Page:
The global temperature jigsaw

Since 1998 the global temperature has risen more slowly than before. Given the many explanations for colder temperatures discussed in the media and scientific literature (La NiƱa, heat uptake of the oceans, arctic data gap, etc.) one could jokingly ask why no new ice age is here yet. This fails to recognize, however, that the various ingredients are small and not simply additive. Here is a small overview and attempt to explain how the different pieces of the puzzle fit together.


Figure 1 The global near-surface temperatures (annual values at the top, decadal means at the bottom) in the three standard data sets HadCRUT4 (black), NOAA (orange) and NASA GISS (light blue). Graph: IPCC 2013.

First an important point: the global temperature trend over only 15 years is neither robust nor predictive of longer-term climate trends. I’ve repeated this now for six years in various articles, as this is often misunderstood. The IPCC has again made this clear (Summary for Policy Makers p. 3):

Due to natural variability, trends based on short records are very sensitive to the beginning and end dates and do not in general reflect long-term climate trends.

You can see this for yourself by comparing the trend from mid-1997 to the trend from 1999 : the latter is more than twice as large: 0.07 instead of 0.03 degrees per decade (HadCRUT4 data).

Likewise for data uncertainty: the trends of HadCRUT and NASA data hardly differ in the long term, but they do over the last 15 years. And the small correction proposed recently by Cowtan & Way to compensate for the data gap in the Arctic almost does not change the HadCRUT4 long-term trend, but it changes that over the last 15 years by a factor of 2.5.

Therefore, it is a (by some deliberately promoted) misunderstanding to draw conclusions from such a short trend about future global warming, let alone climate policy. To illustrate this point, the following graph shows one simulation from the CMIP3 model ensemble:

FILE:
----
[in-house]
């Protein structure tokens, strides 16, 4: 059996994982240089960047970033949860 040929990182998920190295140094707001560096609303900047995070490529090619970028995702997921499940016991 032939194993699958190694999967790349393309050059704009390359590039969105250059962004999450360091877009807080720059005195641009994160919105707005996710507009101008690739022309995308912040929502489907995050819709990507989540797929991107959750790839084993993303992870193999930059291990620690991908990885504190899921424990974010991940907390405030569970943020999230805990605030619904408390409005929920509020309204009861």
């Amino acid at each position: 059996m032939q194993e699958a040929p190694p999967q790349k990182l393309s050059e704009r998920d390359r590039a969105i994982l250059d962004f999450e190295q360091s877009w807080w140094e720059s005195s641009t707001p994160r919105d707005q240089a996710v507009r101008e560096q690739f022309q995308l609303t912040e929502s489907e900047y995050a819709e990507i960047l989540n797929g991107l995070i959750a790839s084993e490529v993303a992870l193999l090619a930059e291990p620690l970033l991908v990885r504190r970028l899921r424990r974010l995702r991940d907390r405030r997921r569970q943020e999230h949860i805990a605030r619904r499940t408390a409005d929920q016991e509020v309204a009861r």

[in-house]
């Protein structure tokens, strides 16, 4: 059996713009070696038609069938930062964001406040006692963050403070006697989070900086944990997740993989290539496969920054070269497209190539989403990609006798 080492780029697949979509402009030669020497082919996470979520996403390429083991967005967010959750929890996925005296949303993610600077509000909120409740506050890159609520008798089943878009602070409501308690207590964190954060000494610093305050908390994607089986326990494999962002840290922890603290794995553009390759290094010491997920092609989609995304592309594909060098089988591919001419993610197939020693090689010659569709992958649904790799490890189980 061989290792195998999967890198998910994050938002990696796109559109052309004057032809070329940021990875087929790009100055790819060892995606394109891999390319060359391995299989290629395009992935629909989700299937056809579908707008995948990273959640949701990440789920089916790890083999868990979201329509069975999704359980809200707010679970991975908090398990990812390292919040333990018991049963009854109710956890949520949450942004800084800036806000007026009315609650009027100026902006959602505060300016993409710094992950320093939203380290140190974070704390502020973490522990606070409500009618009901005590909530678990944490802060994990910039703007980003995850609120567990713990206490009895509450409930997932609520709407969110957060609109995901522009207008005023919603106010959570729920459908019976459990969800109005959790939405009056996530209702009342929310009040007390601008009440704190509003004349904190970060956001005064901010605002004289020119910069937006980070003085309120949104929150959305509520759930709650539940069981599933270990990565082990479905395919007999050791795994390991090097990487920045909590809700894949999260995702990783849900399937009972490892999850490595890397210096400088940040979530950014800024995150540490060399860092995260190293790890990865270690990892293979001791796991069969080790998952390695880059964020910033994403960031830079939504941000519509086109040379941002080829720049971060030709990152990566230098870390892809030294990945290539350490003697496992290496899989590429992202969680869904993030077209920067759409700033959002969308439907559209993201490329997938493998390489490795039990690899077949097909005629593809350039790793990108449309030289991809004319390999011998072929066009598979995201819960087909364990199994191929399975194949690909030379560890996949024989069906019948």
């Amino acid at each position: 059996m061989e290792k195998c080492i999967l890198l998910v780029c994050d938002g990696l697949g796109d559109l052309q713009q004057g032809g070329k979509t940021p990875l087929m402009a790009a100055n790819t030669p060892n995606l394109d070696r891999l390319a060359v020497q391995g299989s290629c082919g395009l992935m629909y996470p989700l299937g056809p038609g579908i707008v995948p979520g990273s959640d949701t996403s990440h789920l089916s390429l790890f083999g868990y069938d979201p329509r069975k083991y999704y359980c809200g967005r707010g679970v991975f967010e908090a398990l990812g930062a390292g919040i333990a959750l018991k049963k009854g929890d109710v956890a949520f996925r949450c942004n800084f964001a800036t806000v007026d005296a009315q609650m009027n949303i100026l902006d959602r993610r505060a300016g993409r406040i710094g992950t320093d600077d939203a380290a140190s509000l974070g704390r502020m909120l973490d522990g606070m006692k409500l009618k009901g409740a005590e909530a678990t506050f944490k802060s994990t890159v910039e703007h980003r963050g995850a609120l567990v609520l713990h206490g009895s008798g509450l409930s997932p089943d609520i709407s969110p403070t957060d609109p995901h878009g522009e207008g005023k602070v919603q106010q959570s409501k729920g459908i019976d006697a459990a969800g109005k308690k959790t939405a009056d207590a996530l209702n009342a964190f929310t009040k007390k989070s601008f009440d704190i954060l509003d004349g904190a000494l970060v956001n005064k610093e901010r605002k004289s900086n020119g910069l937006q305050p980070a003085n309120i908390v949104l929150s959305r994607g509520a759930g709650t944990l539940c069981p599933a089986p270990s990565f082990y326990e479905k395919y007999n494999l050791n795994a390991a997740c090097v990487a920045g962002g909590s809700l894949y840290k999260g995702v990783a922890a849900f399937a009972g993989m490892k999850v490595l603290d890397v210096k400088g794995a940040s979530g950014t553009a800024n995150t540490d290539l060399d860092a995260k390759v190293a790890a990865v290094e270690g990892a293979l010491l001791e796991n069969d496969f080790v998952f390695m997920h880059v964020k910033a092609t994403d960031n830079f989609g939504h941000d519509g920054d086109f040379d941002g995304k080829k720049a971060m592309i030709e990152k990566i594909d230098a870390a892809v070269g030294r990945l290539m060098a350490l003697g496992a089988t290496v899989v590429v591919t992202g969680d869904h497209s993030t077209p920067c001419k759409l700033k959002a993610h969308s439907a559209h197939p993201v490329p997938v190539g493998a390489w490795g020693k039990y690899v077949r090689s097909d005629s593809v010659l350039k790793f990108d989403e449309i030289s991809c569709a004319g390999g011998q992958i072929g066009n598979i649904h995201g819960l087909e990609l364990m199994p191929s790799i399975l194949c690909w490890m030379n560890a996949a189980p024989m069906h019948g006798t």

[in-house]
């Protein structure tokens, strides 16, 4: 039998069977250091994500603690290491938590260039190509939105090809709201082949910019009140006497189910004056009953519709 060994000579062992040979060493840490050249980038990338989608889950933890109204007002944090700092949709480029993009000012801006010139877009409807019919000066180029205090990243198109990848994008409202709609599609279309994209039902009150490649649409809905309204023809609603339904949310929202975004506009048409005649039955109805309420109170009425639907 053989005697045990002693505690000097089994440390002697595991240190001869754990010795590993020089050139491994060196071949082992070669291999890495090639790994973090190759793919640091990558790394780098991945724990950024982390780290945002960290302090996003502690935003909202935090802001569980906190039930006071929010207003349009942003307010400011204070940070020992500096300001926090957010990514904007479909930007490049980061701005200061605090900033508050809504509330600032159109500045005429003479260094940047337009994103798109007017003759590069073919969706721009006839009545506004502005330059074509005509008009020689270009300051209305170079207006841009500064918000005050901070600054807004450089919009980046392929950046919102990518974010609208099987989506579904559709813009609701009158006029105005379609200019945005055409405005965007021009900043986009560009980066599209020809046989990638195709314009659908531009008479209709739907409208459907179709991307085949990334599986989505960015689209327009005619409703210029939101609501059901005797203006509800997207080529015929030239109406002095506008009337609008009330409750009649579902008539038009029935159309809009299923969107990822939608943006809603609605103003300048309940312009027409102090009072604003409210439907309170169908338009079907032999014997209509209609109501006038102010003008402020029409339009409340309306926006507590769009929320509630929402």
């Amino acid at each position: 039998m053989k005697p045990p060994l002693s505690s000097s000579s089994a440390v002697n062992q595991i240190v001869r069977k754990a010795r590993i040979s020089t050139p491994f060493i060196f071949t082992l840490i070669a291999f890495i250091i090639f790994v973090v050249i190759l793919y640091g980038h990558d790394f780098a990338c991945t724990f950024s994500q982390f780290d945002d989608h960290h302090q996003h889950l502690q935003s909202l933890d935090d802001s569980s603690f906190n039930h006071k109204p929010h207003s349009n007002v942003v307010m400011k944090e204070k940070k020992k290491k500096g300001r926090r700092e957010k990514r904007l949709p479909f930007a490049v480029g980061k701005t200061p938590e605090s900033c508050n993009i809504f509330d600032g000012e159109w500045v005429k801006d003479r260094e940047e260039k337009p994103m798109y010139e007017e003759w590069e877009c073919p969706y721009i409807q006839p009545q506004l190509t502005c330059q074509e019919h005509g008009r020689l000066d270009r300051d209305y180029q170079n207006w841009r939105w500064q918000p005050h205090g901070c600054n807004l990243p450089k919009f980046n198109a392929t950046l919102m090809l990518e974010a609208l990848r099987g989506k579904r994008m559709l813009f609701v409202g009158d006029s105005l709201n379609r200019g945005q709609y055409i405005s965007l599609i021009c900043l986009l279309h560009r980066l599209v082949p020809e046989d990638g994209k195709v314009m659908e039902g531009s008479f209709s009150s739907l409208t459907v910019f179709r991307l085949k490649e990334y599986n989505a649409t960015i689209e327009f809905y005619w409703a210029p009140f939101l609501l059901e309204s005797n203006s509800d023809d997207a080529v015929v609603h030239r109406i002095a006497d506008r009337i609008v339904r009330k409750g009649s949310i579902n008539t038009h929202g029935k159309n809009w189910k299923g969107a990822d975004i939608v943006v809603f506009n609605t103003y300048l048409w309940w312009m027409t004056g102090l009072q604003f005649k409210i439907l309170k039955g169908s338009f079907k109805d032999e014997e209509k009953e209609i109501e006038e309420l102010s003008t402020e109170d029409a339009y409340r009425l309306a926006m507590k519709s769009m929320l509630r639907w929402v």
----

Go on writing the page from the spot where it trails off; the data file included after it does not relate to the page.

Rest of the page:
Figure 2 Temperature evolution in a model simulation with the MRI model. Other models also show comparable “hiatuses” due to natural climate variability. This is one of the standard simulations carried out within the framework of CMIP3 for the IPCC 2007 report. Graph: Roger Jones.

In this model calculation, there is a “warming pause” in the last 15 years, but in no way does this imply that further global warming is any less. The long-term warming and the short-term “pause” have nothing to do with each other, since they have very different causes. By the way this example refutes the popular “climate skeptics” claim that climate models cannot explain such a “hiatus” – more on that later.

Now for the causes of the lesser trend of the last 15 years. Climate change can have two types of causes: external forcing or internal variability in the climate system.

External forcing: the sun, volcanoes & co.

The possible external drivers include the shading of the sun by aerosol pollution of the atmosphere by volcanoes (Neely et al., 2013) or Chinese power plants (Kaufmann et al. 2011). Second, a reduction of the greenhouse effect of CFCs because these gases have been largely banned in the Montreal Protocol (Estrada et al., 2013). And third, the transition from solar maximum in the first half to a particularly deep and long solar minimum in the second half of the period – this is evidenced by measurements of solar activity, but can explain only part of the slowdown (about one third according to our correlation analysis).

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